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Sue Marx

Sue Marx, 92, of Birmingham, Michigan, died on 17 July 2023.

The Funeral was held at IRA KAUFMAN CHAPEL on Wednesday, 19 July 2023 at 1:00 PM .

Rabbi Joseph Krakoff officiated.

Click to watch a video of the recorded service.

Interment at Clover Hill Park Cemetery.

Click for Directions for Cemetery

The family of Sue Marx will be gathering through the evening of Thursday, July 20 at the residence, 970 Oak Avenue, Birmingham MI 48009.

Family and friends will be gathering on Wednesday and Thursday from 5:00-8:00 p.m. Religious services will be held each evening at 7:00 p.m.

Click for Directions to Shiva

Sue Marx, an essentially self-taught professional filmmaker who stunned Hollywood by winning an Academy Award in 1987 for her documentary short film, Young at Heart, died July 17, 2023, at her home in Birmingham, Michigan. That film, perhaps the highlight of her long and varied media career, chronicled the love story and marriage of her own widowed father, then in his 80s, and another widowed artist. The film is still often shown and studied today.

Years later, she loved to tell the story about how, after she triumphantly yelled “Hooray for Michigan!” to a national television audience when presented with her Oscar, a grumpy Detroit Mayor Coleman Young later told her she should have said “Detroit” instead. “Yes, Mr. Mayor,” she told him, and explained that she wanted to stretch out her brief time in the spotlight, and “Michigan has three syllables and Detroit has only two.”

Marx made over 200 films during her storied career. Her topics ranged widely, from artists like John Glick to architecture; from legendary Michigan author and crusty Supreme Court Justice John Voelker to The Relaxation Station, made to help children in crisis cope with stress and anxiety.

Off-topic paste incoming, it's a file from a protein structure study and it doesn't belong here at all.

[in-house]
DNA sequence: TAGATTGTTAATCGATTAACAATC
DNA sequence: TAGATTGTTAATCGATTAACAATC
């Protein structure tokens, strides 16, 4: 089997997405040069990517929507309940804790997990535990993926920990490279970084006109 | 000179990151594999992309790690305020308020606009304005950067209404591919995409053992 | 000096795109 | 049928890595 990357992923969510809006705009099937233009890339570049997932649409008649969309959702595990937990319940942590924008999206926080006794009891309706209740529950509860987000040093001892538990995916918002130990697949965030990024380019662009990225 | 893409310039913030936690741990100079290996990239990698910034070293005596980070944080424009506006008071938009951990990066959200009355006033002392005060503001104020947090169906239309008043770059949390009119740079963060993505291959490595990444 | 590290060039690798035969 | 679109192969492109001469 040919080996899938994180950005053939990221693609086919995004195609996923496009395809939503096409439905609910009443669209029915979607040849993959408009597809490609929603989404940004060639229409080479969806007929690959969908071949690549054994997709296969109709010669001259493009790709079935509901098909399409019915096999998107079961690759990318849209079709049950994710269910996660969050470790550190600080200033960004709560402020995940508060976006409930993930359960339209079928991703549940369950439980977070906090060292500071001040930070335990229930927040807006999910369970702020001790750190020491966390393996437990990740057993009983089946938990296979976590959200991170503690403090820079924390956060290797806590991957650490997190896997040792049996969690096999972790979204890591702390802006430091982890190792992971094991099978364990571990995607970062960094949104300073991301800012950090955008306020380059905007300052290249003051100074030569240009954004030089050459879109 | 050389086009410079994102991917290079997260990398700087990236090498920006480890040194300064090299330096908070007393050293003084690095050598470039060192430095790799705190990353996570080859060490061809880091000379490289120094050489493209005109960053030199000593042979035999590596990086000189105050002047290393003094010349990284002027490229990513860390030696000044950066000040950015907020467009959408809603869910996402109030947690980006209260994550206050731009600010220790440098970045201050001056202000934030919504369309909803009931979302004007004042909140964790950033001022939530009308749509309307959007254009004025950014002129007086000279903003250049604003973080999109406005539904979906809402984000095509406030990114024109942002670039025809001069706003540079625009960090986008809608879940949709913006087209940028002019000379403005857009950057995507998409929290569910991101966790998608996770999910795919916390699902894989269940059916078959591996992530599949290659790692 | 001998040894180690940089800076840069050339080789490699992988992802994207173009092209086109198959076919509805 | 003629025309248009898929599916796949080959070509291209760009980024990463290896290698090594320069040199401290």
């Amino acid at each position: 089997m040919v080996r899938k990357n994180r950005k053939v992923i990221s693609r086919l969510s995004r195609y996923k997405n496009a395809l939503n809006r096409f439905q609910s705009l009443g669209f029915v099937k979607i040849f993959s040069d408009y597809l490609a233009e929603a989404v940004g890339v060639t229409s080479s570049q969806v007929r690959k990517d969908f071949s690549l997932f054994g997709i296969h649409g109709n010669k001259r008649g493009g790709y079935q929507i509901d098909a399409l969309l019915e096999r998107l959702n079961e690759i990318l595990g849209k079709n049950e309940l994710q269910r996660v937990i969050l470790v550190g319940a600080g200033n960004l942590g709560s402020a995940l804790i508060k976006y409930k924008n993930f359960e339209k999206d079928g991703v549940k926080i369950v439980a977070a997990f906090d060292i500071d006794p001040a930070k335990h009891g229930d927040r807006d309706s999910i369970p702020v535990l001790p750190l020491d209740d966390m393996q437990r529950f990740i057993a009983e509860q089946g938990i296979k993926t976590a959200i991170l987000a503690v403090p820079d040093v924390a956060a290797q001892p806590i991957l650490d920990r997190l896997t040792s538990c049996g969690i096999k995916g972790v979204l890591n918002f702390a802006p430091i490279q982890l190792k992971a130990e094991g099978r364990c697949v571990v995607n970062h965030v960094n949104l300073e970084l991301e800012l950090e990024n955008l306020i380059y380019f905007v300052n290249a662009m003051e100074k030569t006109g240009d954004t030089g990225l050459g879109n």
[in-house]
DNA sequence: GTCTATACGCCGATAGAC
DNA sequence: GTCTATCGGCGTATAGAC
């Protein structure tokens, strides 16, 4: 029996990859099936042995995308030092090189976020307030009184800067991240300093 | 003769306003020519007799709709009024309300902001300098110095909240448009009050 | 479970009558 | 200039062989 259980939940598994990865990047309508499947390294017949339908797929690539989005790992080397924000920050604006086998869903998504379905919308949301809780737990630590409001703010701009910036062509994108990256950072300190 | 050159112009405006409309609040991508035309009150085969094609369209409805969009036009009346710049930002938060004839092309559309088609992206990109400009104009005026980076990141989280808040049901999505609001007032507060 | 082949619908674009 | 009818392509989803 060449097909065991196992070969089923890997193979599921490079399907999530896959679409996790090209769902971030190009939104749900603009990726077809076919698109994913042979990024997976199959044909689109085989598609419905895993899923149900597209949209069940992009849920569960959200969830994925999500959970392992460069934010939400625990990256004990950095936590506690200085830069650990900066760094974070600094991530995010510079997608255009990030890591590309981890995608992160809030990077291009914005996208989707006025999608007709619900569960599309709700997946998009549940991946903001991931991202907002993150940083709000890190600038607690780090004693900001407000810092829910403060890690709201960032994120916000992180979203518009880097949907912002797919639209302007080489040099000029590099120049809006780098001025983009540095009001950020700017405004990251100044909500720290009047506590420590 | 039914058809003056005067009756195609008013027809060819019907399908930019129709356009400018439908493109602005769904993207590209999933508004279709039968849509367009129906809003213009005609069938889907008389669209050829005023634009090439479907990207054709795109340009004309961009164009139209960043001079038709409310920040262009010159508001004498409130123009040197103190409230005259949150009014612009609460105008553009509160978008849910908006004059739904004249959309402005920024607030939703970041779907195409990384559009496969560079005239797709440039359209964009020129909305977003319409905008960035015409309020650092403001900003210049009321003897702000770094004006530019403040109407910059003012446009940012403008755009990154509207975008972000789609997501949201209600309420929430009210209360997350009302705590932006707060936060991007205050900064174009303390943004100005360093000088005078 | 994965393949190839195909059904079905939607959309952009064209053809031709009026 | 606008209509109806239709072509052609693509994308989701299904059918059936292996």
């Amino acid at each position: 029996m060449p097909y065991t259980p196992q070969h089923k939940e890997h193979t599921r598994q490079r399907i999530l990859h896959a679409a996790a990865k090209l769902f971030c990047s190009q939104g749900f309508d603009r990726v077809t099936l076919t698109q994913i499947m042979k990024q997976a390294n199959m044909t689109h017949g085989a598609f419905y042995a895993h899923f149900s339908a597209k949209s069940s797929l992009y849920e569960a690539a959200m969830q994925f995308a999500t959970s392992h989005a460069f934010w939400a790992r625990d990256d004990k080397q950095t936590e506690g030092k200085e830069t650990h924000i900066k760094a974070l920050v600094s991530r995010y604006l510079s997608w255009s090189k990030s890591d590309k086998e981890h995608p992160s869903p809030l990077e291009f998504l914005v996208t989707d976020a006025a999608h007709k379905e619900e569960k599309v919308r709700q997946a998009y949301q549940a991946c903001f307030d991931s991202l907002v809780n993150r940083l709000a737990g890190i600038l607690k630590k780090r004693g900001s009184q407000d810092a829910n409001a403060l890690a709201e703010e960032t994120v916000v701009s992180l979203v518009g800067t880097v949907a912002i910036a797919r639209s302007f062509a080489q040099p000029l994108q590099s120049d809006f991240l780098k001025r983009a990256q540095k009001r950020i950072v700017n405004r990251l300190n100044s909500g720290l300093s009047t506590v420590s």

Marx, who was 92, founded Sue Marx Films in 1980 after a career as a professional photographer whose lens captured nearly every famous person (and some not so famous) who lived in or visited the Detroit area in the 1960s and 70s, from the Kennedys to a young Bob Seger to Dr. Martin Luther King, Jr. Her images have endured: Three years ago, the Birmingham-Bloomfield Art Center mounted an exhibit: Photographs by Sue Marx: Images from History: People who Defined Detroit in the 1960s, which managed to be a success despite the pandemic.

Remarkably, nothing in her early life hinted that she might become a photojournalist and filmmaker, let alone an Oscar-winning one. During much of her early childhood, her family might have been hard-pressed to afford tickets to a movie. Suzanne Elaine Gothelf was born on Nov. 17, 1930 in Yonkers, N.Y. to Louis and Leona Gothelf, who emigrated as children to America from what is now Belarus. The Great Depression was deepening when Marx was born, and her parents began working in a bakery to survive. During the New Deal, the WPA found her father work painting theater sets in Milwaukee, where her late and only sister Vivian was born. Eventually, the family settled in East Chicago, Indiana, where her mother managed hotels and apartment buildings. “We were dirt poor,” she later said.